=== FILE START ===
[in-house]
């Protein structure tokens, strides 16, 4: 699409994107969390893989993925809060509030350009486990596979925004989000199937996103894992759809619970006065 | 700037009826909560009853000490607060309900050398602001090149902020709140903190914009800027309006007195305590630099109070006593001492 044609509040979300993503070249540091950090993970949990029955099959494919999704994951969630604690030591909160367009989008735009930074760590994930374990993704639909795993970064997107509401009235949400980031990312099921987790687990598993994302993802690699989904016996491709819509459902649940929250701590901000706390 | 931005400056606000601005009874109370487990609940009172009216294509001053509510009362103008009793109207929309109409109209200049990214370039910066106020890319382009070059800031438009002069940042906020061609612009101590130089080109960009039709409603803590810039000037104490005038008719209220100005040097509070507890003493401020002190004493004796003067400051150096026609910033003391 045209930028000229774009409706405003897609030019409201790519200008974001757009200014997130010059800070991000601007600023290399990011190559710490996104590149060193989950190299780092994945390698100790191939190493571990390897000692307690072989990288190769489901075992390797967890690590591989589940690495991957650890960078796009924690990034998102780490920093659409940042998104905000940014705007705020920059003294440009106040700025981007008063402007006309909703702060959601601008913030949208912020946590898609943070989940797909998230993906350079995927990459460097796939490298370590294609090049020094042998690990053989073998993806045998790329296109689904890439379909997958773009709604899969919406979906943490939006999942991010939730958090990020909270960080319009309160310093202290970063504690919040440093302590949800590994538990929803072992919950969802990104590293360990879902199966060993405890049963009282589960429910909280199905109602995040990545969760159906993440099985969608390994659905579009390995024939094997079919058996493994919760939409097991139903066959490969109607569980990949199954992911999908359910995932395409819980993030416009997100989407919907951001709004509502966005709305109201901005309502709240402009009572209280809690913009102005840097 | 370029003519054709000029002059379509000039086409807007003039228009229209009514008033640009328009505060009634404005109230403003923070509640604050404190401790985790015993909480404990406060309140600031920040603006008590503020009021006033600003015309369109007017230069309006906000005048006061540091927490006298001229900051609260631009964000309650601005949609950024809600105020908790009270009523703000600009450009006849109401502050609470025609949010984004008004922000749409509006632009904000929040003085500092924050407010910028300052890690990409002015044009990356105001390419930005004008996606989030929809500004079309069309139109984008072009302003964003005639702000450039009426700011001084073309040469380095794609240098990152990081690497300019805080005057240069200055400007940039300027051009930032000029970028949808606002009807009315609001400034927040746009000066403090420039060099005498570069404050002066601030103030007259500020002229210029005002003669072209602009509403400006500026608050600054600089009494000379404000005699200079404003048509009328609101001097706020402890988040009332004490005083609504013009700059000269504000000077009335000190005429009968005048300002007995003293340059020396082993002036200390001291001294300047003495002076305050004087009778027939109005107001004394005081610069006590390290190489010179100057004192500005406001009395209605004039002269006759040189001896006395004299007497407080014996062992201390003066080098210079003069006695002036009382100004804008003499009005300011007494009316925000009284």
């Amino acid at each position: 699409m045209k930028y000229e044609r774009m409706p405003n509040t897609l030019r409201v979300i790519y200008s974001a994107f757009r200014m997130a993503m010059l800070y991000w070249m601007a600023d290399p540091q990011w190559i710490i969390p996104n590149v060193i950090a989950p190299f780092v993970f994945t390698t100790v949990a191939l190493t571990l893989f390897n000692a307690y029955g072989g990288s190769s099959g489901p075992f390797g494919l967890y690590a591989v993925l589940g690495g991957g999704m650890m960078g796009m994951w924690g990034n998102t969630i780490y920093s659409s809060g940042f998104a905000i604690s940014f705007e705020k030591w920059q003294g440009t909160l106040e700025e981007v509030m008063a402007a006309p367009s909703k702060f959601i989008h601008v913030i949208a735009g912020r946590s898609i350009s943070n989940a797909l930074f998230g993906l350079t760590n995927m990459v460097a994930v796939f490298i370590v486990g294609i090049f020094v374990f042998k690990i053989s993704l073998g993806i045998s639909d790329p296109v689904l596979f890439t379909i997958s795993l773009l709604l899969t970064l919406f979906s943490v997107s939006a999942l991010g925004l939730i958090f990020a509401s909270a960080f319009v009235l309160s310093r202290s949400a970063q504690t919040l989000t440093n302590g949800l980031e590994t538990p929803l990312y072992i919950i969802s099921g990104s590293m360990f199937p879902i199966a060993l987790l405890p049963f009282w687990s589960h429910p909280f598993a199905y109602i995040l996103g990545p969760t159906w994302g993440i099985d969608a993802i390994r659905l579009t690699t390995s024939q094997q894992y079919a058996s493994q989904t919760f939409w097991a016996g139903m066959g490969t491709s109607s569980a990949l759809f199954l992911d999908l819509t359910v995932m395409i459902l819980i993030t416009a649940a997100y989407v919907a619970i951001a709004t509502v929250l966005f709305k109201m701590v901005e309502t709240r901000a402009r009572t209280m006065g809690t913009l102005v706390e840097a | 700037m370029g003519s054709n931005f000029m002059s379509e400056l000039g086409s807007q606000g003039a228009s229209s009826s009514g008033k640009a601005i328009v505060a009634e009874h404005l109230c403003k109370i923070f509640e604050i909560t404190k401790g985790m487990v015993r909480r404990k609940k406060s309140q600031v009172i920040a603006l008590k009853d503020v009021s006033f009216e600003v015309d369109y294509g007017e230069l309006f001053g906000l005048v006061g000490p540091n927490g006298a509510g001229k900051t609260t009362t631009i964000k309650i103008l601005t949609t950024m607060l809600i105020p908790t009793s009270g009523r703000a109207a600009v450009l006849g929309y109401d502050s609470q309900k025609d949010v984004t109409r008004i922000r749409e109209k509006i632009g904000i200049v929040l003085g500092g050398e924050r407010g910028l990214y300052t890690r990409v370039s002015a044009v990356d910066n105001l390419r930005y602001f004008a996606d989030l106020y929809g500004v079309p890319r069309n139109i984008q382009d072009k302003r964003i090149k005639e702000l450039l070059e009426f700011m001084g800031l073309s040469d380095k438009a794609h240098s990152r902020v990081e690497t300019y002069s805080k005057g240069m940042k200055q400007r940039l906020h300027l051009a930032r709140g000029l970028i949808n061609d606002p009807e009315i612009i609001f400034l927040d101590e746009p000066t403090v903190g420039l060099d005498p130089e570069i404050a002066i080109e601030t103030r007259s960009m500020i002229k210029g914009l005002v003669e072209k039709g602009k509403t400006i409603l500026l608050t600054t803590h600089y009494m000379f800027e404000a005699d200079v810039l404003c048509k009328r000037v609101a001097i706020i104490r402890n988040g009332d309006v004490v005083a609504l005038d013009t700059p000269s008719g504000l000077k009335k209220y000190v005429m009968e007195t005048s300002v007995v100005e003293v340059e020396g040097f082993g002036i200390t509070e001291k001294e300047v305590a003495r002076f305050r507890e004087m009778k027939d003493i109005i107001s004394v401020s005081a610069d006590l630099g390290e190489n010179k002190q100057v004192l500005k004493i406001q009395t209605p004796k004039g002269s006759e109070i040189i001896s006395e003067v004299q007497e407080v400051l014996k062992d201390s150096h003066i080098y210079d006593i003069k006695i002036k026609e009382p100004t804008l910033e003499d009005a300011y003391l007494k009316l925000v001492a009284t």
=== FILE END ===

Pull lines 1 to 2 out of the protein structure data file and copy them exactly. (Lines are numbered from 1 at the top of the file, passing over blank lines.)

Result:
[in-house]
């Protein structure tokens, strides 16, 4: 699409994107969390893989993925809060509030350009486990596979925004989000199937996103894992759809619970006065 | 700037009826909560009853000490607060309900050398602001090149902020709140903190914009800027309006007195305590630099109070006593001492 044609509040979300993503070249540091950090993970949990029955099959494919999704994951969630604690030591909160367009989008735009930074760590994930374990993704639909795993970064997107509401009235949400980031990312099921987790687990598993994302993802690699989904016996491709819509459902649940929250701590901000706390 | 931005400056606000601005009874109370487990609940009172009216294509001053509510009362103008009793109207929309109409109209200049990214370039910066106020890319382009070059800031438009002069940042906020061609612009101590130089080109960009039709409603803590810039000037104490005038008719209220100005040097509070507890003493401020002190004493004796003067400051150096026609910033003391 045209930028000229774009409706405003897609030019409201790519200008974001757009200014997130010059800070991000601007600023290399990011190559710490996104590149060193989950190299780092994945390698100790191939190493571990390897000692307690072989990288190769489901075992390797967890690590591989589940690495991957650890960078796009924690990034998102780490920093659409940042998104905000940014705007705020920059003294440009106040700025981007008063402007006309909703702060959601601008913030949208912020946590898609943070989940797909998230993906350079995927990459460097796939490298370590294609090049020094042998690990053989073998993806045998790329296109689904890439379909997958773009709604899969919406979906943490939006999942991010939730958090990020909270960080319009309160310093202290970063504690919040440093302590949800590994538990929803072992919950969802990104590293360990879902199966060993405890049963009282589960429910909280199905109602995040990545969760159906993440099985969608390994659905579009390995024939094997079919058996493994919760939409097991139903066959490969109607569980990949199954992911999908359910995932395409819980993030416009997100989407919907951001709004509502966005709305109201901005309502709240402009009572209280809690913009102005840097 | 370029003519054709000029002059379509000039086409807007003039228009229209009514008033640009328009505060009634404005109230403003923070509640604050404190401790985790015993909480404990406060309140600031920040603006008590503020009021006033600003015309369109007017230069309006906000005048006061540091927490006298001229900051609260631009964000309650601005949609950024809600105020908790009270009523703000600009450009006849109401502050609470025609949010984004008004922000749409509006632009904000929040003085500092924050407010910028300052890690990409002015044009990356105001390419930005004008996606989030929809500004079309069309139109984008072009302003964003005639702000450039009426700011001084073309040469380095794609240098990152990081690497300019805080005057240069200055400007940039300027051009930032000029970028949808606002009807009315609001400034927040746009000066403090420039060099005498570069404050002066601030103030007259500020002229210029005002003669072209602009509403400006500026608050600054600089009494000379404000005699200079404003048509009328609101001097706020402890988040009332004490005083609504013009700059000269504000000077009335000190005429009968005048300002007995003293340059020396082993002036200390001291001294300047003495002076305050004087009778027939109005107001004394005081610069006590390290190489010179100057004192500005406001009395209605004039002269006759040189001896006395004299007497407080014996062992201390003066080098210079003069006695002036009382100004804008003499009005300011007494009316925000009284």